So back to my first point about continually beating the opposition. So you have a business, say a restaurant, and you stay open later, cut your prices and staff to a minimum in order to attract customers from other places, if this proves “successful” for you then other companies close, people lose their jobs, the supply chain is diminished, the people in the local area have less income to spend as they are not earning, thus at some point soon, your own revenues fall. You have in this simple example become a victim of your own success. If however there was some co-operation, sharing of experience and help, you could end up coexisting with many restaurants, offering differing menus, opening at different times, a change in style and a choice to customers that would attract more people to the area, a hub for trainee chefs and education, business development and more work opportunities for local people, the list goes on and on, grows and grows. Yes, it takes longer, profits start small and slowly grow, but this is by far more sustainable for the long term.

Whilst I fully understand that this example is simple and there are many other factors involved, I know that I for one would prefer to spend my money and time in a place or business that supports people, gives its time and experience for the enhancement of others, promoting togetherness and inclusivity as a fundamental part of its core directive. I don’t believe that I am on my own. Imagine a world where everything doesn’t have to come at a cost, where mutual help can move both companies and people in their own respective directions, improving everyone’s greater good.

This brings me to the point of my blog this month. Anyone that works in the security sector understands the pressures that accompany the yearly festive period, and as we have just discussed, the ever-increasing drive for profit sometimes means there is a compromise made when it comes to the number of Door supervisors that are requested for venues. It was therefore brilliant to see such cooperation in action at Revolution Bar in Blackpool. There are a good number of pubs and clubs in the near vicinity (not wishing to mention names for fear of missing one out), these have a varying range of Door Supervisors from all walks of life, a full mix of nationalities, religions, races, sexes and cultures, all joined together, communicating at every possible time, sharing information on potential risks that help mitigate future incidents, pointing the partygoers in the direction of services and the type of night they may be after, even if that means not attending their particular venue, assisting the police helping vulnerable people into transport, ensuring a safe night out/journey home and when the call to assist was obvious, they overcome their differing companies and help each other to maintain the professional order in the streets that makes their own working night safer for all the Supervisors and general public. Not just the few.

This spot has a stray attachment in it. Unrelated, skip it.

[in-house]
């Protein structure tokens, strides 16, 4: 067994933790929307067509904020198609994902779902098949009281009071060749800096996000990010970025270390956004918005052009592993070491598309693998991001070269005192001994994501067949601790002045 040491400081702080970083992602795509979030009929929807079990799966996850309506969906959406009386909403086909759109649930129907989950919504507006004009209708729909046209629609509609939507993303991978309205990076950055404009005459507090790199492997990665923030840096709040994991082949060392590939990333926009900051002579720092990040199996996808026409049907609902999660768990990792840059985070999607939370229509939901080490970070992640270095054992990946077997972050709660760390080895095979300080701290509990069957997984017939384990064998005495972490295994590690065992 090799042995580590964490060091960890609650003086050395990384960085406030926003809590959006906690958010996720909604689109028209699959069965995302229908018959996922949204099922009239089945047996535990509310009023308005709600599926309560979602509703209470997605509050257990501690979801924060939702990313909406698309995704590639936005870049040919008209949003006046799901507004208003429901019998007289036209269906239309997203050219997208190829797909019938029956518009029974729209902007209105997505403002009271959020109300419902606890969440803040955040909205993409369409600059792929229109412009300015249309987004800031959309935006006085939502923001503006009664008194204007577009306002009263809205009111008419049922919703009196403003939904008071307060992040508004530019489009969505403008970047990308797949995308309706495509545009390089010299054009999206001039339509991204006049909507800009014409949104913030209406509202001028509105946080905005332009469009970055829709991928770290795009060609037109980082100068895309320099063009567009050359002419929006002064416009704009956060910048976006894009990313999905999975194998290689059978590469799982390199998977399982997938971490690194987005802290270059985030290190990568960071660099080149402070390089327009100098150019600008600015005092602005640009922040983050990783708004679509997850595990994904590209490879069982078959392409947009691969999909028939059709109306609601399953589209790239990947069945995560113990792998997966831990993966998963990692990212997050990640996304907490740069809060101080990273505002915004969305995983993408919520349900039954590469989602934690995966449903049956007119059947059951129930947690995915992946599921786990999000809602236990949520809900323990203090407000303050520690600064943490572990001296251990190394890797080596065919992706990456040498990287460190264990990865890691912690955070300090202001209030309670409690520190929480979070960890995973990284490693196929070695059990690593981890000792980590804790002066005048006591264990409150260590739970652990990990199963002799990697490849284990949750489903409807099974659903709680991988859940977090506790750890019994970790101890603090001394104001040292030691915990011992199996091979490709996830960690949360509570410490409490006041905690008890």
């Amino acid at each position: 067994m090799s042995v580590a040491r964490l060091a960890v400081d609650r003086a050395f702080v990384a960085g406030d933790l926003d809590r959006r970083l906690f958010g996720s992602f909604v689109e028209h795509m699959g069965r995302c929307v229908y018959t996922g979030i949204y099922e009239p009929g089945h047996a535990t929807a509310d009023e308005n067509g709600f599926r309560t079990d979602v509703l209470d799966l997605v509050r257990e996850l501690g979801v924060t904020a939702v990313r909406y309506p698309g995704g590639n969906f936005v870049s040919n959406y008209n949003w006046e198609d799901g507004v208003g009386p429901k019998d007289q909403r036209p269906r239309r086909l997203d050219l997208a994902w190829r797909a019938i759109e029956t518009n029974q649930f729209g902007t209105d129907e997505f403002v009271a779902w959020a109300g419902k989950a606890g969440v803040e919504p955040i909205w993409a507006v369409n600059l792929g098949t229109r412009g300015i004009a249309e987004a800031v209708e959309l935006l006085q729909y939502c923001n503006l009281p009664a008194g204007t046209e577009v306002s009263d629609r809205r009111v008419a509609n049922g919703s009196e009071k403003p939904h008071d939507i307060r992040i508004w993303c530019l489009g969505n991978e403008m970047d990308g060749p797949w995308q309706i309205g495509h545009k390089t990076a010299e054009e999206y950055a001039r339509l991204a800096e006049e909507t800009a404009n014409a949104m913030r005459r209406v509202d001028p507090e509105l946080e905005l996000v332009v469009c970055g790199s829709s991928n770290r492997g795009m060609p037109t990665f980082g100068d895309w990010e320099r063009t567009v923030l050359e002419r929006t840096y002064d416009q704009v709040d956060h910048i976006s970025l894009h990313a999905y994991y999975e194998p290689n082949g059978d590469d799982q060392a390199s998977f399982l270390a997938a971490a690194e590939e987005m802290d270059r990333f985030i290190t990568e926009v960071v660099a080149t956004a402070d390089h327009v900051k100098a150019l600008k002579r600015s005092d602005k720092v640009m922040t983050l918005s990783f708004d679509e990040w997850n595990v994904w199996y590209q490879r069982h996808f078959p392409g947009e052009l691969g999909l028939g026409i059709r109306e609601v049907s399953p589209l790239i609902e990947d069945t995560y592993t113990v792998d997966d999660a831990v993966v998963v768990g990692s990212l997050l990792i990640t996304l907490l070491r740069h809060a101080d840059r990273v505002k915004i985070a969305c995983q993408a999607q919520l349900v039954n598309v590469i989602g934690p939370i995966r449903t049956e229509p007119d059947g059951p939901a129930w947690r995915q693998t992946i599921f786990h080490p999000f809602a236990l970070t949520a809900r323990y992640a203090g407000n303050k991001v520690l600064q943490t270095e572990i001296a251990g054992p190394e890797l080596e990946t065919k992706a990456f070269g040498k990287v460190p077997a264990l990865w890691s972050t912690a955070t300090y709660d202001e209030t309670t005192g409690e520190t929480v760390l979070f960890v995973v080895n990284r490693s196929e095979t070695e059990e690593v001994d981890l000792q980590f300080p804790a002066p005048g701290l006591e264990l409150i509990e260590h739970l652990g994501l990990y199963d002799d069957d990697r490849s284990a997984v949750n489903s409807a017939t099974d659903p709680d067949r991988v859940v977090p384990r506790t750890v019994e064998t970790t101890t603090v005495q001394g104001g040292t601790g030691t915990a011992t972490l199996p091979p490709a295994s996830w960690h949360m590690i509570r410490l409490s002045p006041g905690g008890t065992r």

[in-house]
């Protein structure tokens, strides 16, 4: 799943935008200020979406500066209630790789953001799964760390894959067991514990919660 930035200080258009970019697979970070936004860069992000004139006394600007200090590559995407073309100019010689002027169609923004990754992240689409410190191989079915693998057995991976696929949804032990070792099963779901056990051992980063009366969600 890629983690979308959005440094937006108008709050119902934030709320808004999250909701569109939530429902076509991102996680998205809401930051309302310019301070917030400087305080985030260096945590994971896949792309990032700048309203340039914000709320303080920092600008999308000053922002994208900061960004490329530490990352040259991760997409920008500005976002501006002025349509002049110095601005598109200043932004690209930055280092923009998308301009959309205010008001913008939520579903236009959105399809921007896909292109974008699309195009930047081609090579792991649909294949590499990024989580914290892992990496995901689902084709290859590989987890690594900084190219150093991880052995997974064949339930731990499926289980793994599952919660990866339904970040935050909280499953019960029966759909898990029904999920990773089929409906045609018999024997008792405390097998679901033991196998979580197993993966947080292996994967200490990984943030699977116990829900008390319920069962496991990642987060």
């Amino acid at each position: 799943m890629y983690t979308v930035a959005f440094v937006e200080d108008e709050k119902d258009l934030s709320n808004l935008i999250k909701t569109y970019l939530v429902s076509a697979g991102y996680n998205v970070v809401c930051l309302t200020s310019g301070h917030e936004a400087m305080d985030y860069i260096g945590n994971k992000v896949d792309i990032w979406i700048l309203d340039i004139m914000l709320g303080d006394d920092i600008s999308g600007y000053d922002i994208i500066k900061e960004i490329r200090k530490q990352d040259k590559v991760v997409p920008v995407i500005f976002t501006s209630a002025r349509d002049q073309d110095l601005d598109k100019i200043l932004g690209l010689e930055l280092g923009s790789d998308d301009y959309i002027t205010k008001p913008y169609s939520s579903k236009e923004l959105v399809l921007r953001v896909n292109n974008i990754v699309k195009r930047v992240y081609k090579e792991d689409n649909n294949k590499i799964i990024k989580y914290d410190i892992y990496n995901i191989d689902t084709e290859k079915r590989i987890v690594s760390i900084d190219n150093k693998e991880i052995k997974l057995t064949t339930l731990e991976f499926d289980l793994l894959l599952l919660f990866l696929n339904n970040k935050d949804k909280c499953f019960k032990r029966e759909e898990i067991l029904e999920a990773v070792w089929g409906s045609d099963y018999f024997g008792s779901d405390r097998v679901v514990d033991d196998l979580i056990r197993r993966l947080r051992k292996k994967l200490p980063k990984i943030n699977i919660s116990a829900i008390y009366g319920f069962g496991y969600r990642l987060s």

We must all as an industry start to celebrate this unity and togetherness, at a time when media sources seek to point out our differences and why we should stay separated, we have in our companies the absolute example of multiculturalism, we show each and every week that it can and does work very well, our shared experiences and languages enrich the understanding of how people behave on their respective nights out, proactively enabling a night-time economy to be a safer and more enjoyable place for the ever-increasing population. All of this through simple cooperation!

Let’s make Radius and other security providers a beacon in 2020, promoting the diversity and all the wonderful character it brings together.